Against Me! Can't Go Back

Against Me! Can't Go Back
On a cell phone outside a laundromat in his hometown of Gainesville, Florida, Tom Gabel is apologetic for sleeping through several earlier calls. Massive jet lag, the result of a recent European tour and video shoot in L.A., has caught up to the Against Me! front-man, and the frenzy of tours and promo isn't about to stop — a stadium tour with Green Day is just one of the major items crowding the plate of a band whose punk-as-fuck ethics made them the poster children for the DIY scene only a few years back.

"Your mind just doesn't comprehend it," Gable says. "Anytime that someone is like, ‘How are you handling all this?' or they're giving you criticism for doing something, you're just so completely unfazed for some reason. You're like, ‘Of course this is normal. Of course I'm living in a hotel right now. Of course we're flying to New York tomorrow, and of course we're driving right back a week later. Why wouldn't we?'"

The criticism Gabel refers to hit the band full-force when they made the move to major indie Fat Wreck Chords for their last full-length, 2003's As The Eternal Cowboy. Two more years of non-stop roadwork and anarchist shit-talking have resulted in the highly introspective Searching For A Former Clarity, a record awash in themes of confusion and frustration.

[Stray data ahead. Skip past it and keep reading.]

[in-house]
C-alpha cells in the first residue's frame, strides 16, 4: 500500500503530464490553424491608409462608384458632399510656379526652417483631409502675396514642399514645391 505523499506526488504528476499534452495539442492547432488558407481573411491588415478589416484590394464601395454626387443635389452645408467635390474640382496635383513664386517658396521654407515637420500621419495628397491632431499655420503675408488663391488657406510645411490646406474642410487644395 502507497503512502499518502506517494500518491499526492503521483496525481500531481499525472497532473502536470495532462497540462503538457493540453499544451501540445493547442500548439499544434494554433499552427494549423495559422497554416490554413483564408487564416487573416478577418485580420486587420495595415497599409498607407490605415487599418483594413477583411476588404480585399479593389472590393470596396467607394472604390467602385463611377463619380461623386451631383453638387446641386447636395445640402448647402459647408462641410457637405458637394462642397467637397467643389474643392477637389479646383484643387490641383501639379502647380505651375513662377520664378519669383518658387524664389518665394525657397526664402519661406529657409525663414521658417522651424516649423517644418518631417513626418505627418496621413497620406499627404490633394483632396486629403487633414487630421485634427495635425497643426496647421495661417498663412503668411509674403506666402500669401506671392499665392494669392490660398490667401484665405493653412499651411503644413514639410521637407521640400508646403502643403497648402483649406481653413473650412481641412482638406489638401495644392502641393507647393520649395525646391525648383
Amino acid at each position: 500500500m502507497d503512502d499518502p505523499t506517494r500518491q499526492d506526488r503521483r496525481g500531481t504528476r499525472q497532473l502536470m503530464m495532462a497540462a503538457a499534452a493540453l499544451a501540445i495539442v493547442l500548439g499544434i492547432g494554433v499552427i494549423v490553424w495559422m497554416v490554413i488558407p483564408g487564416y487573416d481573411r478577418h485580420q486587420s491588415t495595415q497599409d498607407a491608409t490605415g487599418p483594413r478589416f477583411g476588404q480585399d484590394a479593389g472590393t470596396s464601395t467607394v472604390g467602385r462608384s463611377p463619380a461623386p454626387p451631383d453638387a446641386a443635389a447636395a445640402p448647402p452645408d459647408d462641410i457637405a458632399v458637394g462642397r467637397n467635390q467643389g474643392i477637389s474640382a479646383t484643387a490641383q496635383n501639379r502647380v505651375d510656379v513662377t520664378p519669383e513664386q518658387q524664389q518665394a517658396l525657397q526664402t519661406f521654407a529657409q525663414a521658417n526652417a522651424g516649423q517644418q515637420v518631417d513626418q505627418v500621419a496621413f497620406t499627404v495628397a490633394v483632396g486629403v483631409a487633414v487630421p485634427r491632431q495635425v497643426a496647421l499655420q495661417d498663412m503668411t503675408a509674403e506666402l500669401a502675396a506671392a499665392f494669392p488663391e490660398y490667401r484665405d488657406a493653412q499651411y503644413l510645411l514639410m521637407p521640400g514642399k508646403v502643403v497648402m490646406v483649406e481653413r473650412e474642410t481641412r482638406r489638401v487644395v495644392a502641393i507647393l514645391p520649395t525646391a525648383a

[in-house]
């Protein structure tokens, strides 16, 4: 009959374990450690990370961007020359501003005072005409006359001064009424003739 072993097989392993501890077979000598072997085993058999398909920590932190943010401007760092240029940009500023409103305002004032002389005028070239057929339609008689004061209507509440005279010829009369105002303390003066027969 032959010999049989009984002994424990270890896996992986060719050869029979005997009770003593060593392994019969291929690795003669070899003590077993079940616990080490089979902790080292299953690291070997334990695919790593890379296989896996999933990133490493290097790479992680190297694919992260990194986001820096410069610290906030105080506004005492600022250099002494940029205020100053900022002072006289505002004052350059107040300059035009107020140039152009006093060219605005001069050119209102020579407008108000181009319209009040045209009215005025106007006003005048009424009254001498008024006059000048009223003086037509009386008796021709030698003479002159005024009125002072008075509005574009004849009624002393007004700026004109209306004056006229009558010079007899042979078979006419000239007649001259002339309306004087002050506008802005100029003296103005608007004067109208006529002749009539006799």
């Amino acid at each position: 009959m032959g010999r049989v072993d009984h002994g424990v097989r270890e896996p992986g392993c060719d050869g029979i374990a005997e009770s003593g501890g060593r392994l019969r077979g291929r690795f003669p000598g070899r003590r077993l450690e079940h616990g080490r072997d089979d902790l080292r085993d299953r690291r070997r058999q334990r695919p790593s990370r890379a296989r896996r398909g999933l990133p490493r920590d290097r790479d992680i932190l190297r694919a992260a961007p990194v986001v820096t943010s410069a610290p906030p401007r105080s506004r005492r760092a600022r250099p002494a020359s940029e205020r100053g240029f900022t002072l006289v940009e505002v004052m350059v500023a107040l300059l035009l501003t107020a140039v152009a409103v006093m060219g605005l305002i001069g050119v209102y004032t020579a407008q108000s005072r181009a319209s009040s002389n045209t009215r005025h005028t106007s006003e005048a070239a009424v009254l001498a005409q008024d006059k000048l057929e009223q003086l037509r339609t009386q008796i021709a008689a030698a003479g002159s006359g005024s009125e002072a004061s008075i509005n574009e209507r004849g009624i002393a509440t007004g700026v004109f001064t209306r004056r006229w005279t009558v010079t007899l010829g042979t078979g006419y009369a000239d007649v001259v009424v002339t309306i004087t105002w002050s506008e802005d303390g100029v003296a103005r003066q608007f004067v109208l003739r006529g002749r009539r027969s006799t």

"Gainesville is a really transient town with a high turnover rate of people, so you come back from being on tour, and you're so completely out of the loop with what's going on that you feel like a stranger," Gabel explains. "You don't know where people are hanging out, you don't know what's going on or what shows are coming to town, and it's really disorienting and alienating."

For a band like Against Me!, the feeling of disorientation comes not only from brief visits to a hometown they barely know anymore, but from a far greater feeling of isolation in a scene that seems unsure how to classify them. With roots in the folk-punk scene ruled by Plan-It-X Records but with major labels banging down their door, Gabel and the rest of the band have fought to retain the spirit and values that have always defined their music. Understanding their place in the midst of massive tours and large-scale festivals, however, can be a difficult task.

"There are bands we've toured with a bunch over the years that we consider our friends and our contemporaries, but from an overall perspective, I still feel really alienated from most things going on," says Gabel. "I just don't know where to place us most of the time. I never really feel in sync anywhere. I don't know where I want to be at."

At the same time, Gabel recognises the dangers of romanticising the past. While things may have seemed simpler in the days when the band was just a one-man show, their explosive popularity has provided opportunities they likely never could have imagined. "For us, there are situations we've come across where we would have rather not been involved, but I don't know if things were much easier back then," Gabel says. "Maybe it did make more sense back then, but you can also just make it seem like that in your head."

As the band evolve and fight to maintain their identity, Gabel swallows the idea that the only place to go is up. "We can't go back and put out a record on Plan-It-X anymore. You have to think about what the next step is, and what's best for you and your friends."